Is there any existing license can a person can use to distribute a document that allows reuse, derivative works, and free distribution, under the condition of it being licensed under the same or a similar license, but without requiring attribution to the original author? The common choice for share-alike seems to be CC-BY-SA, which does require attribution, but what if you want to be able to supply your name as author on the original work, but not impose mention of your name on all derivative works?

On that note, all the other CC licenses also seem to require attribution. Why is that? Does it somehow naturally follow from the other aspects of the license anyway?

I'm not sure how the GFDL would fare with this, but regardless there may be other practical issues with it like requiring printing the license text with each copy of the work.

1 Answer 1


Only a copyright holder (that's usually, but not necessarily, the author) can legally require a license being honoured. Thus without being able to prove that you are a rightsholder, you cannot enforce a license, and you have no ground to force anyone treat your work in a certain manner.

For copyright law being useful to you as copyright holder, you need to be able to prove that you are the rightful holder of the copyright. A copyright statement puts a nametag on the code - whether that's your real name or a pseudonymous one, does not matter too much as long as it is something you can prove somehow (e.g. also via a commit history which uses that pseudonymous name). If you now have code with no attribution attached whatsoever, it will be easy for anyone to 'claim' original ownership by attaching such a copyright note there - and this does not even need to be malice, but just someone who would like credits (and in the absence of your note, everyone will assume on first sight, that they are also the original creator).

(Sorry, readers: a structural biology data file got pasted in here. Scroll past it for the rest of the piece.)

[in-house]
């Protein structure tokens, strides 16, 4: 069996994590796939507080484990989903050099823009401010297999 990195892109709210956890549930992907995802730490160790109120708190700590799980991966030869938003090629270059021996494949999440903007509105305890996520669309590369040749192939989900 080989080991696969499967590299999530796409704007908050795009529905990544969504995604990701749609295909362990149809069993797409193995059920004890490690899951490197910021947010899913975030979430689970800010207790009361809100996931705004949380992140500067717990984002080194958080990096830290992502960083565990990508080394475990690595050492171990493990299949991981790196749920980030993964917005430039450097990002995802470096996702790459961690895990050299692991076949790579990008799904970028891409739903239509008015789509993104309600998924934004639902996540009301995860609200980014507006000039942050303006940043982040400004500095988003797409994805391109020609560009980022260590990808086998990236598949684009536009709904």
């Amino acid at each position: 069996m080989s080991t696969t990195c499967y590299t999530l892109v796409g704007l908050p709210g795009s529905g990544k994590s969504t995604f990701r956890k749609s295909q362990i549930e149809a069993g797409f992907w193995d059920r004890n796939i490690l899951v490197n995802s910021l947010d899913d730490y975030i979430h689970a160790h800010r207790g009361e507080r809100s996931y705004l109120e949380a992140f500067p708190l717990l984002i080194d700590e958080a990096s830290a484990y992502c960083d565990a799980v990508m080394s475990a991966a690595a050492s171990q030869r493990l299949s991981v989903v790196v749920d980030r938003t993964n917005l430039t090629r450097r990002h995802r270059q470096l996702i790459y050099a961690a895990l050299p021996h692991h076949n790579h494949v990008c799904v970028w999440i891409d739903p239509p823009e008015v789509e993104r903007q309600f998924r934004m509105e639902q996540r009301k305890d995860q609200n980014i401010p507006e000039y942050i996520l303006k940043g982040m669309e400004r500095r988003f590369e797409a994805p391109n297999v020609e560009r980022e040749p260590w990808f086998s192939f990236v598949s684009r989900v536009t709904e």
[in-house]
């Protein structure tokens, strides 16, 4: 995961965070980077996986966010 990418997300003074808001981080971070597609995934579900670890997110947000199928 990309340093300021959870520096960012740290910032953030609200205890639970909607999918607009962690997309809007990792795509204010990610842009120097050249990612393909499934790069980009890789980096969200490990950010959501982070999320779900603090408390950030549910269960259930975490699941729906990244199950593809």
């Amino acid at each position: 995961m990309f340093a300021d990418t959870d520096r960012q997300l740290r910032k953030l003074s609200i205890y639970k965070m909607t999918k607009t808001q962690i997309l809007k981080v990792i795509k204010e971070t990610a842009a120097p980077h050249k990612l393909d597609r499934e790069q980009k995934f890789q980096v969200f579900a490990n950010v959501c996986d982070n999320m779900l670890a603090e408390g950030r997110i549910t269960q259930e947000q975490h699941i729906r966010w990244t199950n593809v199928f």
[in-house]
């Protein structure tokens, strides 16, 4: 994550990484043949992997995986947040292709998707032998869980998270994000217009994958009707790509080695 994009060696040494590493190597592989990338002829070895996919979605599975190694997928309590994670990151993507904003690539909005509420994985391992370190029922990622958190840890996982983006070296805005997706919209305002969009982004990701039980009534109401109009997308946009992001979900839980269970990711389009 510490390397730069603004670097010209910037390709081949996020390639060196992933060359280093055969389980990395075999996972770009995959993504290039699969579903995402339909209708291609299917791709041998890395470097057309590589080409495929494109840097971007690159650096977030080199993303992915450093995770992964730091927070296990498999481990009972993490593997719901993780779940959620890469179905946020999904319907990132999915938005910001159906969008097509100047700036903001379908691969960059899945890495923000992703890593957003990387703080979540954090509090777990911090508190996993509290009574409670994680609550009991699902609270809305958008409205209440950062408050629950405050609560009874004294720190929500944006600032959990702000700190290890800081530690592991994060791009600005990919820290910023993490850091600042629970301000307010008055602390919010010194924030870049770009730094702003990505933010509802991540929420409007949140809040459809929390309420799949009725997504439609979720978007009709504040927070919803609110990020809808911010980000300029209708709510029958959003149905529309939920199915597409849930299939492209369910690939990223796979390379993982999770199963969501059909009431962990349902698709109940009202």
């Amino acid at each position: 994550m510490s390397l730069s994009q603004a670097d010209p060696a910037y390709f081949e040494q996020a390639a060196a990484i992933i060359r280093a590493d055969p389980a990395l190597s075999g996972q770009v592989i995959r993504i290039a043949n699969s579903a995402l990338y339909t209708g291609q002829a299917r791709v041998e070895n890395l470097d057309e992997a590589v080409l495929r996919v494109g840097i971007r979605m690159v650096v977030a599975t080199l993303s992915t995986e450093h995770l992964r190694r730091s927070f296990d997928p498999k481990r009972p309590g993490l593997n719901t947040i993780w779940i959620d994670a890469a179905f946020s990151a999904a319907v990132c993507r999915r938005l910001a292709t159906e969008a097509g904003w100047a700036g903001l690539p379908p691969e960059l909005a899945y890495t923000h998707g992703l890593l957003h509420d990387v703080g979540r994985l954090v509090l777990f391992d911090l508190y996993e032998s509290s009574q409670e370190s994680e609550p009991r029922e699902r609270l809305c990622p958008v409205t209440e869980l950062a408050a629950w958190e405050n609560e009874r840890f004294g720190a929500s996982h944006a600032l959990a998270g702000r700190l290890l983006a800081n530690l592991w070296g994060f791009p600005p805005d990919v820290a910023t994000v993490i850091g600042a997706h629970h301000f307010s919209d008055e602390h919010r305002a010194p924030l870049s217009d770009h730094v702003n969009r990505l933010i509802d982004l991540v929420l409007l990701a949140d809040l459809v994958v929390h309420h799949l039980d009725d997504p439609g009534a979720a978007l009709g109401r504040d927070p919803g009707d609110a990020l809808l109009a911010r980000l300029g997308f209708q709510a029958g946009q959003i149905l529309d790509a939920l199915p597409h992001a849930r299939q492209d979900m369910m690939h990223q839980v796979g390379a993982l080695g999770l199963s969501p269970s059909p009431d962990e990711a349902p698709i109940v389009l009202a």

This said, you as author decide how you want to see yourself credited. If you choose to not include any copyright notice anywhere, and just the license, you essentially have the information you ask for: code with a license, but no authorship directly named.

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    "Only an author can legally require a license being honoured" <- Only a copyright holder [...]; I am well aware that the default copyright holder is the author, but there are also many cases when that is not true. Jun 21, 2022 at 8:08
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    Sure. Thanks for the remark. I made a clarifying change accordingly Jun 21, 2022 at 8:12
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    I tidied up the language a little; I hope that's OK. Please revert the edit if not!
    – MadHatter
    Jun 21, 2022 at 11:18
  • @planetmaker You write "Only a copyright holder [...] can legally require a license being honoured." That is not entirely true. If you follow the Software Freedom Conservancy vs. Vizio case (not finally ruled), you will see that also the licensee has certain rights and interest to enforce the license. And yes, this is for GPL, and there does not seem to be a similar case cor CC licenses. And acknowledged, the Vizio case does not impact what you wrote in the 2nd and 3rd paragraph. Jun 22, 2022 at 12:37

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